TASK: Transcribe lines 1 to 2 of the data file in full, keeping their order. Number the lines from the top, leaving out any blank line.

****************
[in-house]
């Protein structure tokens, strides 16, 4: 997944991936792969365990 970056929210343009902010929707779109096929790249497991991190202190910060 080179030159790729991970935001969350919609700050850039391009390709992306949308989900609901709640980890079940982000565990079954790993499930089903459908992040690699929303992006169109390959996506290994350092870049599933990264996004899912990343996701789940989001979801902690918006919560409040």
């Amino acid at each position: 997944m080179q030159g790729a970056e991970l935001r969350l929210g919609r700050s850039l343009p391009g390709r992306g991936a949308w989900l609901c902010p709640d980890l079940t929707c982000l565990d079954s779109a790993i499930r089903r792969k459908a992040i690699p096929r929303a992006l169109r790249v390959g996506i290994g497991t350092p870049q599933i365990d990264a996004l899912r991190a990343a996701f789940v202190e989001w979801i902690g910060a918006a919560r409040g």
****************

[in-house]
């Protein structure tokens, strides 16, 4: 997944991936792969365990 970056929210343009902010929707779109096929790249497991991190202190910060 080179030159790729991970935001969350919609700050850039391009390709992306949308989900609901709640980890079940982000565990079954790993499930089903459908992040690699929303992006169109390959996506290994350092870049599933990264996004899912990343996701789940989001979801902690918006919560409040």